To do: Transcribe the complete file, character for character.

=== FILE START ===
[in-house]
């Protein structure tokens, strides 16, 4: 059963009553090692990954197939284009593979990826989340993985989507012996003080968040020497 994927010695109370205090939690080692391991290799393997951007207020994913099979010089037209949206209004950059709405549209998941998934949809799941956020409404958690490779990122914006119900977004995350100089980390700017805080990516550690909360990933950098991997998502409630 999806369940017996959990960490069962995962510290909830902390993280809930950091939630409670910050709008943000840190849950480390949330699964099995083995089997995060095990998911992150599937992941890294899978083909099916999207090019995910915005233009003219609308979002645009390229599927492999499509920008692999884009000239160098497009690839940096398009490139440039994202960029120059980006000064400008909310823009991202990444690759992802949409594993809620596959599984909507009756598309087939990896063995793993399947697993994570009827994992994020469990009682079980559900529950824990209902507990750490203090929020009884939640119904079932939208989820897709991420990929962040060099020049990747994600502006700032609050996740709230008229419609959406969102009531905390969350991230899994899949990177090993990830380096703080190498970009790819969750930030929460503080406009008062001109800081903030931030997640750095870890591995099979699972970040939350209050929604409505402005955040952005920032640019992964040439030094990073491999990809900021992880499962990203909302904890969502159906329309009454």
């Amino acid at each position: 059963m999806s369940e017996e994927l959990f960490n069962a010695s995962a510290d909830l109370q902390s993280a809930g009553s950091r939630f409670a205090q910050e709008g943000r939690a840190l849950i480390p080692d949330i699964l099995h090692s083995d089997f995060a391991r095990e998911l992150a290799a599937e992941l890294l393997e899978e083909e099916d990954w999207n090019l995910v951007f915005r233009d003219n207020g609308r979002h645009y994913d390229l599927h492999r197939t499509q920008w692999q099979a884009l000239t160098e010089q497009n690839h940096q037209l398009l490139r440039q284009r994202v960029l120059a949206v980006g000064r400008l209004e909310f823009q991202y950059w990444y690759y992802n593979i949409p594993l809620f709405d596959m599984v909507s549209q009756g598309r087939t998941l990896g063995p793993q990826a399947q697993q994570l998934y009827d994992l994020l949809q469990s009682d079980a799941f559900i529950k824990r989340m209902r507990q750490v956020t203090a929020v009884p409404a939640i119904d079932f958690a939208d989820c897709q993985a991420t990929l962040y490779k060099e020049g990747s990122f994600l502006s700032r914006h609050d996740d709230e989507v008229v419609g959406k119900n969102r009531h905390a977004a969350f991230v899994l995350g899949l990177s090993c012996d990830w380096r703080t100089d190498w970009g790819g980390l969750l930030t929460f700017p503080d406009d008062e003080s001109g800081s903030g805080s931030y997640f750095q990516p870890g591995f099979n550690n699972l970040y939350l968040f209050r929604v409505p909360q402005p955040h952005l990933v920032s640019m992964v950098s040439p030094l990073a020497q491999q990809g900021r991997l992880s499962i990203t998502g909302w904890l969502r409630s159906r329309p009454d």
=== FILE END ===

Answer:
[in-house]
């Protein structure tokens, strides 16, 4: 059963009553090692990954197939284009593979990826989340993985989507012996003080968040020497 994927010695109370205090939690080692391991290799393997951007207020994913099979010089037209949206209004950059709405549209998941998934949809799941956020409404958690490779990122914006119900977004995350100089980390700017805080990516550690909360990933950098991997998502409630 999806369940017996959990960490069962995962510290909830902390993280809930950091939630409670910050709008943000840190849950480390949330699964099995083995089997995060095990998911992150599937992941890294899978083909099916999207090019995910915005233009003219609308979002645009390229599927492999499509920008692999884009000239160098497009690839940096398009490139440039994202960029120059980006000064400008909310823009991202990444690759992802949409594993809620596959599984909507009756598309087939990896063995793993399947697993994570009827994992994020469990009682079980559900529950824990209902507990750490203090929020009884939640119904079932939208989820897709991420990929962040060099020049990747994600502006700032609050996740709230008229419609959406969102009531905390969350991230899994899949990177090993990830380096703080190498970009790819969750930030929460503080406009008062001109800081903030931030997640750095870890591995099979699972970040939350209050929604409505402005955040952005920032640019992964040439030094990073491999990809900021992880499962990203909302904890969502159906329309009454």
């Amino acid at each position: 059963m999806s369940e017996e994927l959990f960490n069962a010695s995962a510290d909830l109370q902390s993280a809930g009553s950091r939630f409670a205090q910050e709008g943000r939690a840190l849950i480390p080692d949330i699964l099995h090692s083995d089997f995060a391991r095990e998911l992150a290799a599937e992941l890294l393997e899978e083909e099916d990954w999207n090019l995910v951007f915005r233009d003219n207020g609308r979002h645009y994913d390229l599927h492999r197939t499509q920008w692999q099979a884009l000239t160098e010089q497009n690839h940096q037209l398009l490139r440039q284009r994202v960029l120059a949206v980006g000064r400008l209004e909310f823009q991202y950059w990444y690759y992802n593979i949409p594993l809620f709405d596959m599984v909507s549209q009756g598309r087939t998941l990896g063995p793993q990826a399947q697993q994570l998934y009827d994992l994020l949809q469990s009682d079980a799941f559900i529950k824990r989340m209902r507990q750490v956020t203090a929020v009884p409404a939640i119904d079932f958690a939208d989820c897709q993985a991420t990929l962040y490779k060099e020049g990747s990122f994600l502006s700032r914006h609050d996740d709230e989507v008229v419609g959406k119900n969102r009531h905390a977004a969350f991230v899994l995350g899949l990177s090993c012996d990830w380096r703080t100089d190498w970009g790819g980390l969750l930030t929460f700017p503080d406009d008062e003080s001109g800081s903030g805080s931030y997640f750095q990516p870890g591995f099979n550690n699972l970040y939350l968040f209050r929604v409505p909360q402005p955040h952005l990933v920032s640019m992964v950098s040439p030094l990073a020497q491999q990809g900021r991997l992880s499962i990203t998502g909302w904890l969502r409630s159906r329309p009454d």